For a given statistic calculated for a sample of observations, the confidence interval is a range of values around that statistic that are believed to contain, in a certain proportion of samples, the true value of that statistic. What that also means is that for the other proportion of samples, the confidence interval won't contain that true value. The trouble is, you don't know which category your particular sample falls into.
A variable (that we may or may not have measured) other than the predictor variables in which we're interested that potentially affects an outcome variable
Something that cannot be measured directly but is indicated by things that can be measured directly. For example, intelligence is a construct; although we cannot measure it directly, intelligent people tend to do well on IQ tests and don't generally drink their own urine or fall into holes in the road.
Contaminated normal distribution
See 'mixed normal distribution'
Evidence that the content of a test corresponds to the content of the construct it was designed to cover.
A table representing the cross-classification of two or more categorical variables. The levels of each variable are arranged in a grid, and the number of observations falling into each category is noted in the cells of the table.
A variable that can be measured to any level of precision. ( Time is a continuous variable, because there is in principle no limit on how finely it could be measured.)
A measure of the strength of association or relationship between two variables. See 'Pearson's correlation coefficient', 'Spearman's rho', 'Kendall's tau'.
A form of research in which you observe what naturally goes on in the world without directly interfering with it. This term implies that data will be analysed so as to look at relationships between naturally occurring variables rather than making statements about cause and effect.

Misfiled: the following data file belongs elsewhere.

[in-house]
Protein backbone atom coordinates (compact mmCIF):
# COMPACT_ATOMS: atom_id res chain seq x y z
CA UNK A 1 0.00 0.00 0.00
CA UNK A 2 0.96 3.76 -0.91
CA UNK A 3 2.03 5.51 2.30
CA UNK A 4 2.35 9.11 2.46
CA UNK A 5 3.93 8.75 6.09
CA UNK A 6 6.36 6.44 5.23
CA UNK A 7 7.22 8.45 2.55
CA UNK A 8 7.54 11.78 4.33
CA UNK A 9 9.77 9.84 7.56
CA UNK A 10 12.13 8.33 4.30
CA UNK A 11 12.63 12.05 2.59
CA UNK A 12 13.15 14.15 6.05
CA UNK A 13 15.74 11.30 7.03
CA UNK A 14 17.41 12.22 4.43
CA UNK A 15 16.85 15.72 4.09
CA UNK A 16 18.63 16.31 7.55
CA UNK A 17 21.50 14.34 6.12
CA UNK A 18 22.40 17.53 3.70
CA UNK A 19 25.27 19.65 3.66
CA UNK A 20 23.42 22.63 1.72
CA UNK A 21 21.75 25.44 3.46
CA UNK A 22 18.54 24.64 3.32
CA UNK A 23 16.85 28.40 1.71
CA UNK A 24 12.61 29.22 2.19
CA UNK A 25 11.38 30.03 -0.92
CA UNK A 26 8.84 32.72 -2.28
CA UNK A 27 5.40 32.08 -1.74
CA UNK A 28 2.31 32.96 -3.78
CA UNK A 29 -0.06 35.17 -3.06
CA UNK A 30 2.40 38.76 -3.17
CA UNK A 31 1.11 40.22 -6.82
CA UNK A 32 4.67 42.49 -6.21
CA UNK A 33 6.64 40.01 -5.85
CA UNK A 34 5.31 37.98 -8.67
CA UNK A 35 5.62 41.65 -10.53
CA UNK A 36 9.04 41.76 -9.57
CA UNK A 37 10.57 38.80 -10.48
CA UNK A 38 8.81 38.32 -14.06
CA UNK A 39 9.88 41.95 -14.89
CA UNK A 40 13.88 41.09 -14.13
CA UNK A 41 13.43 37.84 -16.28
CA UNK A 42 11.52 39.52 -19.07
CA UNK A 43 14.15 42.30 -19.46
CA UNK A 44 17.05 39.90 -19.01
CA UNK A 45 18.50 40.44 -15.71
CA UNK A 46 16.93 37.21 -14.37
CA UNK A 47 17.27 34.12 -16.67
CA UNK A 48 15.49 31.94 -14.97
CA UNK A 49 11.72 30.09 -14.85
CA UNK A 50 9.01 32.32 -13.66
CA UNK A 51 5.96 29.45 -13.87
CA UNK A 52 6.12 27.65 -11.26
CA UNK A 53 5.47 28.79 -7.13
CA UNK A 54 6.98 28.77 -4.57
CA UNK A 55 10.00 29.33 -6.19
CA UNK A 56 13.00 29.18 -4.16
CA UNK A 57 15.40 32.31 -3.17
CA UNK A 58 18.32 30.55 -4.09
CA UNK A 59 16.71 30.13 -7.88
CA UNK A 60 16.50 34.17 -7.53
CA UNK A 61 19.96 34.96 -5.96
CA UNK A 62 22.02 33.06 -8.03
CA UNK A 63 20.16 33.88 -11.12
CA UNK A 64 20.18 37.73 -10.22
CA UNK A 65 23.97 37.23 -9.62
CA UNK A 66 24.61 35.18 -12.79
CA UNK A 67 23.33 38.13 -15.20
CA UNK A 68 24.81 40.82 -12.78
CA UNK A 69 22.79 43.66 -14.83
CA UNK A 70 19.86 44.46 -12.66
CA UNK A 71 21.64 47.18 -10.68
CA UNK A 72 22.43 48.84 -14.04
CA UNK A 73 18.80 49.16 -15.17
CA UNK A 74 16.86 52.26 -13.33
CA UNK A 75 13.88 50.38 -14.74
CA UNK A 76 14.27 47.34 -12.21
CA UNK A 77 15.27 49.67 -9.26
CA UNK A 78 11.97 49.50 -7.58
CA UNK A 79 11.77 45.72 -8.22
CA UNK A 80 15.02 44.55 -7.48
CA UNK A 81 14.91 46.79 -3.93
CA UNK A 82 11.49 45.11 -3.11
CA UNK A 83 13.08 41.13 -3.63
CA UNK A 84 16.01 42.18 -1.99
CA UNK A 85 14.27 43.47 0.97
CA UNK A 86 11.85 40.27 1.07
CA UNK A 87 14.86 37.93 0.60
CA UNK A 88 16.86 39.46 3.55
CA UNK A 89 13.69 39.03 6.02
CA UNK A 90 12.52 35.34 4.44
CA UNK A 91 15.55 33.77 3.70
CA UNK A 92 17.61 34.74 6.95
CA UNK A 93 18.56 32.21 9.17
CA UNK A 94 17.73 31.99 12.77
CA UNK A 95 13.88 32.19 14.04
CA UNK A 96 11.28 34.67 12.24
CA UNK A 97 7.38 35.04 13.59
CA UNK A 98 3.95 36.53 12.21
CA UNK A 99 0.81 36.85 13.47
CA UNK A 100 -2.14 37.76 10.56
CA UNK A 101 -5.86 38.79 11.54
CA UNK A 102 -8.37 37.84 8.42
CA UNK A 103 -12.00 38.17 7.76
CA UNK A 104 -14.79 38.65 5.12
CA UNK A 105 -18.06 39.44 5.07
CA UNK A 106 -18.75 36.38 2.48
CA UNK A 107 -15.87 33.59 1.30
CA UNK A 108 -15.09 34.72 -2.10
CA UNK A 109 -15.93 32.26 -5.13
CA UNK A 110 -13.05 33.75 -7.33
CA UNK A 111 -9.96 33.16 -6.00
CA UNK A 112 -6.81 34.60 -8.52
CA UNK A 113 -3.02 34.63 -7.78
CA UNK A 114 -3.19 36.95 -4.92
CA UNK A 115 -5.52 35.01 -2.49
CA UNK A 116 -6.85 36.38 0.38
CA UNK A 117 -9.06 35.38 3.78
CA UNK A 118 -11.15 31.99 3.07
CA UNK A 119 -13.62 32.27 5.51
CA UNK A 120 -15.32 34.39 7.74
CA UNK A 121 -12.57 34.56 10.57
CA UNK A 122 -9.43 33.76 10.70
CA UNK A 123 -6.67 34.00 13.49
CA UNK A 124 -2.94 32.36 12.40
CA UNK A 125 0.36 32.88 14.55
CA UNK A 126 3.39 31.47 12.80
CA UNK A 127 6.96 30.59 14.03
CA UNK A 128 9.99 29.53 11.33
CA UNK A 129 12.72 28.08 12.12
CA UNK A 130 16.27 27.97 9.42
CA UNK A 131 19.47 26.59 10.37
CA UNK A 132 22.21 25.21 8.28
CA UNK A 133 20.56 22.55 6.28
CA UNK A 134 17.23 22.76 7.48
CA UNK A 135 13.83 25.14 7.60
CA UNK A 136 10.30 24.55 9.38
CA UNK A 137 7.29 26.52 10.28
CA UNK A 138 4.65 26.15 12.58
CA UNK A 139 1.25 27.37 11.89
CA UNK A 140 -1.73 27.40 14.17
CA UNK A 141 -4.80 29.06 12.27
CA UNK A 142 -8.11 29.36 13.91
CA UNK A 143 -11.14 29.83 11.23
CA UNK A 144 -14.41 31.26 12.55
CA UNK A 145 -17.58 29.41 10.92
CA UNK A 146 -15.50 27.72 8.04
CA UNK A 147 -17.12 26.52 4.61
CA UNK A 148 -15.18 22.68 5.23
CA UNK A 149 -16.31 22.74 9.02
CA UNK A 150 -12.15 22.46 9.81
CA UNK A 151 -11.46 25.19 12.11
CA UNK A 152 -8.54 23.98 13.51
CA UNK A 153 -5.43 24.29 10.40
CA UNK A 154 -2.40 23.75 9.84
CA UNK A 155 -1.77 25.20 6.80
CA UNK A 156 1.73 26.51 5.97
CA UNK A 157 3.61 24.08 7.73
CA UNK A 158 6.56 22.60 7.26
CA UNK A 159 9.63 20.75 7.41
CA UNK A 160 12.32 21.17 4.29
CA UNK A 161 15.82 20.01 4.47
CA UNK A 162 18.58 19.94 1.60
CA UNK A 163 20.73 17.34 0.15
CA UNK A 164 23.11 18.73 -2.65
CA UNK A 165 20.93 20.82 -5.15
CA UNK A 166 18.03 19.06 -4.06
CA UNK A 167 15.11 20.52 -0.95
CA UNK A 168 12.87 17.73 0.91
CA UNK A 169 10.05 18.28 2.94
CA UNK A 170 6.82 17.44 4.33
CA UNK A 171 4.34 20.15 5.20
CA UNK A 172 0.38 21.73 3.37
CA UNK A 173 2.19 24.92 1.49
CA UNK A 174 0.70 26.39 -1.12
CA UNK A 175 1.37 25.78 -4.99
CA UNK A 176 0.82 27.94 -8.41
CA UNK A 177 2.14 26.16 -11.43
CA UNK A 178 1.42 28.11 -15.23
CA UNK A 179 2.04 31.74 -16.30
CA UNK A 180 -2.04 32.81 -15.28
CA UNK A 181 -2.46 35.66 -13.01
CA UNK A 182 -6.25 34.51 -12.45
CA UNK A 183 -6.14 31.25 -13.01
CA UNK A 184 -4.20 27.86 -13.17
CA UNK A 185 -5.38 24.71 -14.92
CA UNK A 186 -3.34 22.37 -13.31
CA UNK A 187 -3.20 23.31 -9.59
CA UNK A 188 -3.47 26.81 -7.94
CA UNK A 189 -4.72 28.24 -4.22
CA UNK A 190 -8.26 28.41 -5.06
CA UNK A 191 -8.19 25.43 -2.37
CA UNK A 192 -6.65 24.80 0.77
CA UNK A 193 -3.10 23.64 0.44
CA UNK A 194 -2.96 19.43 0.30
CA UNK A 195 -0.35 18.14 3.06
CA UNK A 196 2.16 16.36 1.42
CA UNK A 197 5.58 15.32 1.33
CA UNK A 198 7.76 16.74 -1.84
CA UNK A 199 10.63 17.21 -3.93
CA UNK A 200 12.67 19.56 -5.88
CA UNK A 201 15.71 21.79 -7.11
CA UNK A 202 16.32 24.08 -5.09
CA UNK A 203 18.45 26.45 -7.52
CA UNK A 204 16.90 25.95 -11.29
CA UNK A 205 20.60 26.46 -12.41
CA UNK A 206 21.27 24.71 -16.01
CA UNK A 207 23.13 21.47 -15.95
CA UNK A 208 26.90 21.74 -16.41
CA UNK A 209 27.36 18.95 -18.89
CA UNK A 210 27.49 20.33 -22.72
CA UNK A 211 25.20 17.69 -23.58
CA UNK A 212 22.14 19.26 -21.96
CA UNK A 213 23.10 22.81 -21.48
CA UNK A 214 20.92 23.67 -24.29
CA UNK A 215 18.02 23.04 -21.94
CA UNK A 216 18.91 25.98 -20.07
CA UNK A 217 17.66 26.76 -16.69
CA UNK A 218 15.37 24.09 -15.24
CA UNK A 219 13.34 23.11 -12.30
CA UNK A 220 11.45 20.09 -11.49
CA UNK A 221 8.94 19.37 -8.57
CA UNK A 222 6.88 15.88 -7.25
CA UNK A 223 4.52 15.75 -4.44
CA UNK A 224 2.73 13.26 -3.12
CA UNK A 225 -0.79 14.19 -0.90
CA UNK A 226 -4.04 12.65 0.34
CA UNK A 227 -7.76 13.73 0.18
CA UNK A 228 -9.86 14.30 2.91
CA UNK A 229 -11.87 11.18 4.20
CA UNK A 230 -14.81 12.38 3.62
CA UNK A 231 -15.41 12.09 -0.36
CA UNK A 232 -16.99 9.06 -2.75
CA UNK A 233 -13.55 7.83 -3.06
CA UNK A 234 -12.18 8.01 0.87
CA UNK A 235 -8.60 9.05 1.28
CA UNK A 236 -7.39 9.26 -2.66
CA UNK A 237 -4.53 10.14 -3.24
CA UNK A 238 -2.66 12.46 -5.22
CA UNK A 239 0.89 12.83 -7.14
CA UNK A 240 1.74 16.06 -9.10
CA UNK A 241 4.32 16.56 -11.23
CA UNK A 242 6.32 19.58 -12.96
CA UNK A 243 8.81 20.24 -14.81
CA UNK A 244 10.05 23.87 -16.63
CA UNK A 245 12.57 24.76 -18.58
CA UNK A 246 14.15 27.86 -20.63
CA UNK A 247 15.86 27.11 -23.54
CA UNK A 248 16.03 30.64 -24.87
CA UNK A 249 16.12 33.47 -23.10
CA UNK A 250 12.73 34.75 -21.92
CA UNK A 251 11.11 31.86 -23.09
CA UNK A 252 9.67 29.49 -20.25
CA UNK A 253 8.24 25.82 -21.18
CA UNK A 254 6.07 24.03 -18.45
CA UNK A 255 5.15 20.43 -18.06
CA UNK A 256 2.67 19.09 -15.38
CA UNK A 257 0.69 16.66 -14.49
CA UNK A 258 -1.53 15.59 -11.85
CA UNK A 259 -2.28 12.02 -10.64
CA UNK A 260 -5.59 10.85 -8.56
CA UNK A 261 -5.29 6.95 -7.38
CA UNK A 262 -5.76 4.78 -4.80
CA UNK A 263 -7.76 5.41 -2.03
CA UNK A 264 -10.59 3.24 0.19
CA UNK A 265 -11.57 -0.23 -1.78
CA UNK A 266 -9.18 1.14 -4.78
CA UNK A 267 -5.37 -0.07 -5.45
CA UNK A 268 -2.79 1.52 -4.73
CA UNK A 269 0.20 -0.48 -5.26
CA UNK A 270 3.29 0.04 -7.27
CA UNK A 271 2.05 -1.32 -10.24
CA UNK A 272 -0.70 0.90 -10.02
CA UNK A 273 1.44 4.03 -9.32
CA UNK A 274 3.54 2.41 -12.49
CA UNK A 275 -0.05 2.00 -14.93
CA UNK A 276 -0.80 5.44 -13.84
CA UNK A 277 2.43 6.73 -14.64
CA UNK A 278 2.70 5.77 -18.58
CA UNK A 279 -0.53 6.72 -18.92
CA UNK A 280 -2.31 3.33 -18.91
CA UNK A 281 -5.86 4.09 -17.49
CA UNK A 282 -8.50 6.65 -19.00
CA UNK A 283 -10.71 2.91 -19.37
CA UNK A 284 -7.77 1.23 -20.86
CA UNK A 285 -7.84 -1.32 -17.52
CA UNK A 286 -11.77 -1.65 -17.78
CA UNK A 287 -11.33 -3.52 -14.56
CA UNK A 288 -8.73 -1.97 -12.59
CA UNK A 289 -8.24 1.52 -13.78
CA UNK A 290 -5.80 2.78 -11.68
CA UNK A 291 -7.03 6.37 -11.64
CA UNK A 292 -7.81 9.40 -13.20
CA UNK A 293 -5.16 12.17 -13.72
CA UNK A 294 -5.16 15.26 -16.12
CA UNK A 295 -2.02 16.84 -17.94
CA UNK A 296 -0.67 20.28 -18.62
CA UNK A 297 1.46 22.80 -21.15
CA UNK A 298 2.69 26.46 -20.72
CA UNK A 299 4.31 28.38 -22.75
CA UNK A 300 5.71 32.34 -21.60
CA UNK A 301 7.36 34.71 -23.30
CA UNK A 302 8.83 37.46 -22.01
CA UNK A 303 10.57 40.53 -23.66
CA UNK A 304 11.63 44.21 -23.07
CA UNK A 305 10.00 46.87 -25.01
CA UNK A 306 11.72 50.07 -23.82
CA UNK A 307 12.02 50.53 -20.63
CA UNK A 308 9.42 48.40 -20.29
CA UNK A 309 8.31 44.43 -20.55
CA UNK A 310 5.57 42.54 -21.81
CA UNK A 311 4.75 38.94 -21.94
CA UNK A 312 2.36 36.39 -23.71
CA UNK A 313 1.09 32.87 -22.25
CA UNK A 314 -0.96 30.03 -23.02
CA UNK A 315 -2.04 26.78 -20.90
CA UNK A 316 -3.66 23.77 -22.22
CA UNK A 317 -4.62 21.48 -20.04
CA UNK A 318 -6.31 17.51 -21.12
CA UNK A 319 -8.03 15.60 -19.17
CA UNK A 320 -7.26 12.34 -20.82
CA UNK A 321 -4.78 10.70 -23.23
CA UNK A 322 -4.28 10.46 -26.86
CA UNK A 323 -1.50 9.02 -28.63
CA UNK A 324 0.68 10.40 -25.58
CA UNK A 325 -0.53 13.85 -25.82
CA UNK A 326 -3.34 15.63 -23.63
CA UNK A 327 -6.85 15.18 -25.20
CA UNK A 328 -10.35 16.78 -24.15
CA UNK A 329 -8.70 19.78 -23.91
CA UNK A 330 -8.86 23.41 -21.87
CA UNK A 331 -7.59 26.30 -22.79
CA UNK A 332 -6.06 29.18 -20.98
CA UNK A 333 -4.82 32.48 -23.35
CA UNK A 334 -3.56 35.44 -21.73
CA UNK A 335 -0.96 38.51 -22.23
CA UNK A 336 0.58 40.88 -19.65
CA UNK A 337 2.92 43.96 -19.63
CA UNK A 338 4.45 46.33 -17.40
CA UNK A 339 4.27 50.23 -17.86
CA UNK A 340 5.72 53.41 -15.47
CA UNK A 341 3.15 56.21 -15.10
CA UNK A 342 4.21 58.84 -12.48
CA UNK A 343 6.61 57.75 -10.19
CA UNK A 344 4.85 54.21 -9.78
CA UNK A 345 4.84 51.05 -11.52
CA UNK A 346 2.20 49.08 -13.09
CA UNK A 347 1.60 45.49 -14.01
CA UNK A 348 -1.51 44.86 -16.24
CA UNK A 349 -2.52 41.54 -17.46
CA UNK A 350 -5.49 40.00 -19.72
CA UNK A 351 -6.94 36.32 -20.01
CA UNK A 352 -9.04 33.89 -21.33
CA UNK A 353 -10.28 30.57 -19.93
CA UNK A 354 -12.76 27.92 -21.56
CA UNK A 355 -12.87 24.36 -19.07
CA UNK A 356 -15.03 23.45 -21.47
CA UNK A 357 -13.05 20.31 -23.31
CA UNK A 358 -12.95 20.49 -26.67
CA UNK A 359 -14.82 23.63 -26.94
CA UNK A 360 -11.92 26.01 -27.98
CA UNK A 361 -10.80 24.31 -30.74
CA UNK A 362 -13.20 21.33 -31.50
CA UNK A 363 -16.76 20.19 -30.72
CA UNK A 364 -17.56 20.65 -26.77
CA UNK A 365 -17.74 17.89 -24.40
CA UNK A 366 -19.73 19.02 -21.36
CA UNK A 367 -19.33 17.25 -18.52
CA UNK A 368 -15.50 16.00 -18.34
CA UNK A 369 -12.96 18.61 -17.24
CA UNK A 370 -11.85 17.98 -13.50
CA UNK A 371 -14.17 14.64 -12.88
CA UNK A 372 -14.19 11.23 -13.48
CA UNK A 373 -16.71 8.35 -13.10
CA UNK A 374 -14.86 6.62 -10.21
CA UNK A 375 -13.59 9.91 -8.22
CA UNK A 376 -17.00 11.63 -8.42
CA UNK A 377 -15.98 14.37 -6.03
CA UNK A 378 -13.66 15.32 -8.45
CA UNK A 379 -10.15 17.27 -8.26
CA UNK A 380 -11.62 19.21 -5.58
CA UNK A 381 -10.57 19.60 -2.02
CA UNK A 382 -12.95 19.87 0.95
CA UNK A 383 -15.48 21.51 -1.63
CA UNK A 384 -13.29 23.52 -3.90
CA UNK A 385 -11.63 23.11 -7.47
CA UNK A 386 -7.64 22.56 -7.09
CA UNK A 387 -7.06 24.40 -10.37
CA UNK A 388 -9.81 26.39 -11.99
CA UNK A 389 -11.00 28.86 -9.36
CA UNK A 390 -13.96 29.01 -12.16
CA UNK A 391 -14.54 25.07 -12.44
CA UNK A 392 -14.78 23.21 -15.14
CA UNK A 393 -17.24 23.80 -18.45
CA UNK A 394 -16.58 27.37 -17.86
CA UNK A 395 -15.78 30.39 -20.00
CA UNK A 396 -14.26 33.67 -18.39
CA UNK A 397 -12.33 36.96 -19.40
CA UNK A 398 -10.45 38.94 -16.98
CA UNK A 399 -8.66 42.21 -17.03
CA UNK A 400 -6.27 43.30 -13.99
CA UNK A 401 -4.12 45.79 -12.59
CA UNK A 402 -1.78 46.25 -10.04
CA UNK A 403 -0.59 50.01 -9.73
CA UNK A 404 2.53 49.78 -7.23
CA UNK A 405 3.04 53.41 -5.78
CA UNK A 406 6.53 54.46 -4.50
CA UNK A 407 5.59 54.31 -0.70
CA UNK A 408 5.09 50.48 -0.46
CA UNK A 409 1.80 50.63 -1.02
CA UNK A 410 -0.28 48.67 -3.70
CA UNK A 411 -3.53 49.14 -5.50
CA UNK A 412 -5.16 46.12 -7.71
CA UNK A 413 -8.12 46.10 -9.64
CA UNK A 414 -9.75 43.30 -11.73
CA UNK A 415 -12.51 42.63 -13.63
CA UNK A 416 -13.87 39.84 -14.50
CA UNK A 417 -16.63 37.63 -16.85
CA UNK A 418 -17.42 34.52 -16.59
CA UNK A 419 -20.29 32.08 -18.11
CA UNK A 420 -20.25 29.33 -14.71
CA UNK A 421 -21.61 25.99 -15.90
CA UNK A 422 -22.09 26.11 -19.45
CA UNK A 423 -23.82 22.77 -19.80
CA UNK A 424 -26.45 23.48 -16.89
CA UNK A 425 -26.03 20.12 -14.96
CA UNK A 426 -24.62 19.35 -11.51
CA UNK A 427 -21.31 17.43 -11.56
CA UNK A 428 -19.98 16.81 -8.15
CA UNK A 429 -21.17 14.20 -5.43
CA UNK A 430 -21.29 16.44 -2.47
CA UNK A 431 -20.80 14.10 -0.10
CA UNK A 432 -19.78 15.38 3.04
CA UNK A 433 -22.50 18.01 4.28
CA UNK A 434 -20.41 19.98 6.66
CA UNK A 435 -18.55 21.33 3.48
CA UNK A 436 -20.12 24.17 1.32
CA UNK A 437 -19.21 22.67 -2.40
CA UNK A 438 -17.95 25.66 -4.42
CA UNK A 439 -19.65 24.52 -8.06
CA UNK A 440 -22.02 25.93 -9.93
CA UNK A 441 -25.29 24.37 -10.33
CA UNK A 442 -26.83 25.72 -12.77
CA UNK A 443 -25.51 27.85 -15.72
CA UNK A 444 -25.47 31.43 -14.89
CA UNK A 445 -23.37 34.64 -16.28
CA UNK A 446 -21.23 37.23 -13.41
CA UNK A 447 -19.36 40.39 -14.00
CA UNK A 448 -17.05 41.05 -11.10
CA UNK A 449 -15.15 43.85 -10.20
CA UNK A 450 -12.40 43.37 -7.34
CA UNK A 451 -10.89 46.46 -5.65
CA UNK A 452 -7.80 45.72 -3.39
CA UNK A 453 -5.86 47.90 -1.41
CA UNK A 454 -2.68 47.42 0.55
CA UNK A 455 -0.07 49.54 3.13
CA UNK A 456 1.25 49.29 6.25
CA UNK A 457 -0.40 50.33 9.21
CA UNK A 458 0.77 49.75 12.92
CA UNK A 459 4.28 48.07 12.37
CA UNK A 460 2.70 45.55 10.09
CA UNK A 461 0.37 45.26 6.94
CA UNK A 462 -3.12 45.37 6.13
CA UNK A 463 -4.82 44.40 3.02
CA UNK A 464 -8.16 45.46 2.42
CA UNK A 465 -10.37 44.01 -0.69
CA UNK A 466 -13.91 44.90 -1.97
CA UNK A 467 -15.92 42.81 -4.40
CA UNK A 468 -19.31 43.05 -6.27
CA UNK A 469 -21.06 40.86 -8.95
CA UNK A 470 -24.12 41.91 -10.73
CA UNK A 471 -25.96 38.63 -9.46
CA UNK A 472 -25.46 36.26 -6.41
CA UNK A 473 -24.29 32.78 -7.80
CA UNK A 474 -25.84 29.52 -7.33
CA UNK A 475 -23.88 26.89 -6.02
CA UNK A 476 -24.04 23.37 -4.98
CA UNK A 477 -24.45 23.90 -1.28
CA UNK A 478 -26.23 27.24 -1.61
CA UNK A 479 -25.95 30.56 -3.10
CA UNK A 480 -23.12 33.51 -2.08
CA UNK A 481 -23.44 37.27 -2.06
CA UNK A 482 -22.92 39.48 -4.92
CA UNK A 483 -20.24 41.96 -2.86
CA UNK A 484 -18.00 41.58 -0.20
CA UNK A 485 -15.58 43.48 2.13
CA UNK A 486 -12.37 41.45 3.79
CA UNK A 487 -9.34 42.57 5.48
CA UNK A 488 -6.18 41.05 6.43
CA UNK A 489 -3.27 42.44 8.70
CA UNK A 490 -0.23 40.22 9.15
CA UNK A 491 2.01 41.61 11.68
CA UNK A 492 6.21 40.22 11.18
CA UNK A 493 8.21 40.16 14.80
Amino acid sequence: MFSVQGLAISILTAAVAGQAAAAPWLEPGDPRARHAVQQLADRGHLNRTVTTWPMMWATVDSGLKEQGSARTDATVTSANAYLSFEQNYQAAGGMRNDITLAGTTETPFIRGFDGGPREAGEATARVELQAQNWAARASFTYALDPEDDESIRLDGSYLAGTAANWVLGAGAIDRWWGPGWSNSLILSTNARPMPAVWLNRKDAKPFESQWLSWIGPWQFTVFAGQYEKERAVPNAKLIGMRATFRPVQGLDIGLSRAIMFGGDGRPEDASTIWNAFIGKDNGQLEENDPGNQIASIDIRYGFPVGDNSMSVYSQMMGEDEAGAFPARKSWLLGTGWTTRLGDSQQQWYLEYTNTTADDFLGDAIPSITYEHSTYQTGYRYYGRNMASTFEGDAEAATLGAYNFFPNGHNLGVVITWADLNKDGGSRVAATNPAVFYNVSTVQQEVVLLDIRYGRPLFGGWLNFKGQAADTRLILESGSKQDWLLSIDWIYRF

A process of systematically varying the order in which experimental conditions are conducted. In the simplest case of there being two conditions (A and B), counterbalancing simply implies that half of the participants complete condition A followed by condition B, while the remainder do condition B followed by condition A. The aim is to remove systematic bias caused by practice effects or boredom effects. See 'Latin square design'.
A measure of the 'average' relationship between two variables. It is the average cross-product deviation (i.e., the cross-product divided by one less than the number of observations)
In Bayesian statistics a credible interval is an interval within which a certain percentage of the posterior distribution falls (usually 95%). It can be used to express the limits within which a parameter falls with a fixed probability.
Evidence that scores from an instrument correspond with ( concurrent validity ) or predict ( predictive validity ) external measures conceptually related to the measured construct
A measure of the total relationship between two variables. It is the deviation of one variable from its mean multiplied by the other variable's deviation from its mean.
A form of research in which you observe what naturally goes on in the world without directly interfering with it by measuring several variables at a single time point. In psychology, this term usually implies that data come from people at different age points with different people representing each age point. See also 'correlational research', 'longitudinal research' .
The frequency of a category in a series of ordered categories along a scale of measurement expressed as the total of the current category and all those preceding it. The categories can be in either descending or ascending order.
The frequency of a category in a series of ordered categories along a scale of measurement in the current category and all those preceding it expressed as the percentage of the total number of scores. The categories can be in either descending or ascending order.
Degrees of freedom
The number of scores that are free to vary when estimating some kind of statistical parameter. It has a bearing on significance tests for many commonly used test statistics (such as the F-ratio, t-test, chi-square statistic) and determines the exact form of the probability distribution for these test statistics.